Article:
Theses & copyright
Fair use and your thesis
There are two key questions to consider when determining whether you can reuse a figure, table, image, or other content in your thesis without obtaining permission from the copyright holder:
- Is the figure copyrighted? For the most part the answer to this will be yes (see Copyright Term and the Public Domain in the United States). Generally, once the content was put in tangible form, and unless it was created prior to 1923 or is a US government publication, it is copyrighted.
- Would your reuse be considered fair use?
MIT license agreements may allow reuse
You may not need to rely on fair use to use others’ work in your thesis. The MIT Libraries’ has license agreements with Elsevier, Sage, Springer, Taylor & Francis, and Wiley that allow authors to reuse figures without asking permission or paying any fee.
Find more information about using figures and other content from published works.
Obtaining permission for use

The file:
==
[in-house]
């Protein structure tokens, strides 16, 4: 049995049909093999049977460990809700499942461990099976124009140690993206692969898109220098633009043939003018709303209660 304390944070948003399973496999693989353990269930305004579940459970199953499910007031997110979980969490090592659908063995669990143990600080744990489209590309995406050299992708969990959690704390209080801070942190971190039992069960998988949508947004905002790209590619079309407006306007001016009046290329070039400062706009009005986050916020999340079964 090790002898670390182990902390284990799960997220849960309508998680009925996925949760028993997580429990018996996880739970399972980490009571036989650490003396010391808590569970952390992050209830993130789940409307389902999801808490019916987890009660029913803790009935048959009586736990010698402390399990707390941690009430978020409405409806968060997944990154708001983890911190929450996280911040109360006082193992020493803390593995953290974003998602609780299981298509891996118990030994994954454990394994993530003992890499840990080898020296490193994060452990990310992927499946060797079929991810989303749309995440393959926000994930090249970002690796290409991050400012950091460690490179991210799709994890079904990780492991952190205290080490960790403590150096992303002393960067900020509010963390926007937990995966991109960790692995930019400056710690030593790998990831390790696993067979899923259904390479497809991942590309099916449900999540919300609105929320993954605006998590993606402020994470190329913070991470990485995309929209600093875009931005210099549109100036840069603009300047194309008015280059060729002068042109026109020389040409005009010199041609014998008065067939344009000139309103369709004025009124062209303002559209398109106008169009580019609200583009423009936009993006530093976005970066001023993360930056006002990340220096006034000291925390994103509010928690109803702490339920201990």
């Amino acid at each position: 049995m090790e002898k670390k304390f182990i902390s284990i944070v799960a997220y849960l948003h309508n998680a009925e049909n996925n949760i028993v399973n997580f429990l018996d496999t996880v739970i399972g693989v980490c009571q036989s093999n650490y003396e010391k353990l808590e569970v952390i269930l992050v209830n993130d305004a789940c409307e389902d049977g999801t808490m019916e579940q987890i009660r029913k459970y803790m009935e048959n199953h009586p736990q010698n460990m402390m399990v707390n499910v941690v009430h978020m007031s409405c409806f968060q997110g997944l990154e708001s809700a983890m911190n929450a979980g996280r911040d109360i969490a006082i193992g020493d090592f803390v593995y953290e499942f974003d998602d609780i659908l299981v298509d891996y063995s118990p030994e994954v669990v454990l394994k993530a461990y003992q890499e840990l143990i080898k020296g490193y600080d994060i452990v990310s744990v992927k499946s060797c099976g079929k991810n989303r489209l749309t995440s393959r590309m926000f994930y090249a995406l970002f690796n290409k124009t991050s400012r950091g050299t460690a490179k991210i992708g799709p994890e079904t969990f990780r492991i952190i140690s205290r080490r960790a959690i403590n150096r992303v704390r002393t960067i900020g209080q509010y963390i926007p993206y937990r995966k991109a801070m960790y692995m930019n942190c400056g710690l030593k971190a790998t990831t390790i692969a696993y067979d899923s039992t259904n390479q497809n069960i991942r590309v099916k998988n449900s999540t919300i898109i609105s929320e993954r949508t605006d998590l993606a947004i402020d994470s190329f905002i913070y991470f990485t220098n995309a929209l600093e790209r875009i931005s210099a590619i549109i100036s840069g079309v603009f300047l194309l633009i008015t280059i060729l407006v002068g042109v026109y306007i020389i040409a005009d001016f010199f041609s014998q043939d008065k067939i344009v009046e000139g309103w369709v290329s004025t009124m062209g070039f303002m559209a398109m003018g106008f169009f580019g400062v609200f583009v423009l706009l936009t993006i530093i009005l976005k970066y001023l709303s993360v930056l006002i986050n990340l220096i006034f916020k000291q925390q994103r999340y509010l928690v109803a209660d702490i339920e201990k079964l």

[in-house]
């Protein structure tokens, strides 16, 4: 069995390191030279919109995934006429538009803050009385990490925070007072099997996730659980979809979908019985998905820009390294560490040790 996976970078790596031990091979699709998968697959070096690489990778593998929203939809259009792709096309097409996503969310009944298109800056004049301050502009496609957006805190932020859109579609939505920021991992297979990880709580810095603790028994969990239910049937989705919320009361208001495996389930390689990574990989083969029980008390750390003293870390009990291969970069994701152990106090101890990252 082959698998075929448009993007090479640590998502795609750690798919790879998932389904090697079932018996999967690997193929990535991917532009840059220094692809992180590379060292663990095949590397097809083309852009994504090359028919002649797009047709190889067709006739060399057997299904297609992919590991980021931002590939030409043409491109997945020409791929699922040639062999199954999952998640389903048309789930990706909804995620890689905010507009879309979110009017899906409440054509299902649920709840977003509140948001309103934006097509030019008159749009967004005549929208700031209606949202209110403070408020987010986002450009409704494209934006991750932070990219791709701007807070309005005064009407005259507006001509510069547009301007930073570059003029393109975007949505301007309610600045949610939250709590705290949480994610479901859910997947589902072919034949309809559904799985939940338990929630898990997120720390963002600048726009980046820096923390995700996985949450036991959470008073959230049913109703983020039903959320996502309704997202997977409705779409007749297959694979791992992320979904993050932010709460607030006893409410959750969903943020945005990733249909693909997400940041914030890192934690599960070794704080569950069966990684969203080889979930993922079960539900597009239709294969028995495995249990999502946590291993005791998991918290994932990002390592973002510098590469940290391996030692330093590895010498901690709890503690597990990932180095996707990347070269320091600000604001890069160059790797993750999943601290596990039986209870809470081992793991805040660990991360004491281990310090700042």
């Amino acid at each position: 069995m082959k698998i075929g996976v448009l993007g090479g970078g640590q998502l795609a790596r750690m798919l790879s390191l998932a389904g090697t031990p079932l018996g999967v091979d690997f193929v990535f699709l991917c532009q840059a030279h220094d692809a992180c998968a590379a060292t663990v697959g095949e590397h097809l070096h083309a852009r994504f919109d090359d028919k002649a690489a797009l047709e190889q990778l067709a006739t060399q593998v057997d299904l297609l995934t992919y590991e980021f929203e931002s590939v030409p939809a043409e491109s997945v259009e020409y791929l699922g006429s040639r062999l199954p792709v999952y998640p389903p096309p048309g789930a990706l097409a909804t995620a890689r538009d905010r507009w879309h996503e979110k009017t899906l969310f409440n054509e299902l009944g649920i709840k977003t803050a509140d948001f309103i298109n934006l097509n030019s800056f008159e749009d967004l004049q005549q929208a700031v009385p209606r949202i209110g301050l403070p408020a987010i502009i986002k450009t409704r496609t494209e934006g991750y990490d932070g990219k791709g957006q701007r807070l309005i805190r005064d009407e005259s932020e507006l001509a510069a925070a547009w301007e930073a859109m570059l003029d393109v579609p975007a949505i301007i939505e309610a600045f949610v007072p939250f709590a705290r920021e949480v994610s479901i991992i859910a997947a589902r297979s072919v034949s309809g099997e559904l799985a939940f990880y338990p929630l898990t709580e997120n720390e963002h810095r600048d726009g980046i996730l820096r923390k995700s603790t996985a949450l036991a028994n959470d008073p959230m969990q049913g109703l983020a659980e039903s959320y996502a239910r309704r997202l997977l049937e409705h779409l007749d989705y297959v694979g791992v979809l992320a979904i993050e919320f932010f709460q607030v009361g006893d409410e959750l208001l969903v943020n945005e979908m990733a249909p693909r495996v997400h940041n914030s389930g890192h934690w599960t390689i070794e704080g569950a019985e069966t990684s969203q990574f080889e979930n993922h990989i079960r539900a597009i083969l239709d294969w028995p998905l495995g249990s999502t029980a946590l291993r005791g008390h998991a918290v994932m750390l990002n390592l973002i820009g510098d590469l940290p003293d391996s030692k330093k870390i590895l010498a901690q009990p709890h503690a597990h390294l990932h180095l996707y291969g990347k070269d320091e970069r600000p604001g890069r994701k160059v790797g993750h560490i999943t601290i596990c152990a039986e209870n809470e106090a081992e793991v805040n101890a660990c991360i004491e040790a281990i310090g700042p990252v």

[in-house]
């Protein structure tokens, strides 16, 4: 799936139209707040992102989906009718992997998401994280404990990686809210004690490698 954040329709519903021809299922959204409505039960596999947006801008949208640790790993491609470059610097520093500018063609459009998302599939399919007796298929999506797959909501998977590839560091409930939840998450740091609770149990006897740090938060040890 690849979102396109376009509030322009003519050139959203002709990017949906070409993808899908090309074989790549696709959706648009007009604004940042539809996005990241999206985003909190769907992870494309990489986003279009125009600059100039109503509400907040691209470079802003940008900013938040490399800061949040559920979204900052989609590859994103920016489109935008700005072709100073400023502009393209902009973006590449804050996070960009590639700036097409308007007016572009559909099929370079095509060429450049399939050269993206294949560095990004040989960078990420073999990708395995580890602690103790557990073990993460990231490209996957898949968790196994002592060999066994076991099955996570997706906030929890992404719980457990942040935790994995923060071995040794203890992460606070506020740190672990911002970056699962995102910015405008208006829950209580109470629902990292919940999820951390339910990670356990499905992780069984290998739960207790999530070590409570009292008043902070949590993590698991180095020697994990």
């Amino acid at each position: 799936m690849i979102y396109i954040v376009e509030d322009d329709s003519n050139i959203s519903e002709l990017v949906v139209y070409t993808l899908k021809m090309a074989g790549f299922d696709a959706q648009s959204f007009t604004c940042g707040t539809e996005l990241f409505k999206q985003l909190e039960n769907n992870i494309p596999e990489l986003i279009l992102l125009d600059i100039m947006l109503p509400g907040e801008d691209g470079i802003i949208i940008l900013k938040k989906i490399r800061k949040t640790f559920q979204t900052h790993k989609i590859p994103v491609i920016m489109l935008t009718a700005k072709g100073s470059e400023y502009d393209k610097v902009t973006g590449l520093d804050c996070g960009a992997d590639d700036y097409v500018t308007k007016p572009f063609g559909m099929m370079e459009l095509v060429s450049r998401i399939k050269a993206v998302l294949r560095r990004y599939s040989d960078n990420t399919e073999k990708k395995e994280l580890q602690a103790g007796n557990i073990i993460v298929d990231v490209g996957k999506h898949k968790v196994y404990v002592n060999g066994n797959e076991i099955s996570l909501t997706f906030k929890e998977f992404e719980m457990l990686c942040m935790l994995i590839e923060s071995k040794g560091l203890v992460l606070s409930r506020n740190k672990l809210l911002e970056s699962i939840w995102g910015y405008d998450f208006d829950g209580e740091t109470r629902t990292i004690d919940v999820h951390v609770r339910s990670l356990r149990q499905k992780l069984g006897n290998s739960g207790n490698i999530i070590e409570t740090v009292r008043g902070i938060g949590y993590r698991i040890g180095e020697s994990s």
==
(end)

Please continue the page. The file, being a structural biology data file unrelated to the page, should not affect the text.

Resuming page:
If you determine that you should seek permission to reuse someone’s work, here are some places to go:
- In general, MIT owns the copyright in MIT theses. If you want to reuse parts of a student’s (or your own) MIT thesis, contact firstname.lastname@example.org.
- If you want to reuse a portion of a book or article, an efficient place to begin is the Copyright Clearance Center.
- If you are seeking permission to reuse content from formats other than a book or article (e.g. music, plays, images, or film) consult the University of Texas Getting Permission page.
Using your own published articles in your thesis, or publishing articles from it
Journal publishers usually control copyright to scholarly articles. This theses and article publishing page shows publisher policies related to reuse of previously published articles in theses, and policies on accepting journal submissions on work that first appeared in a thesis.
Specifications for Thesis Preparation
This guide includes information on submission dates, fees, formatting, and copyright.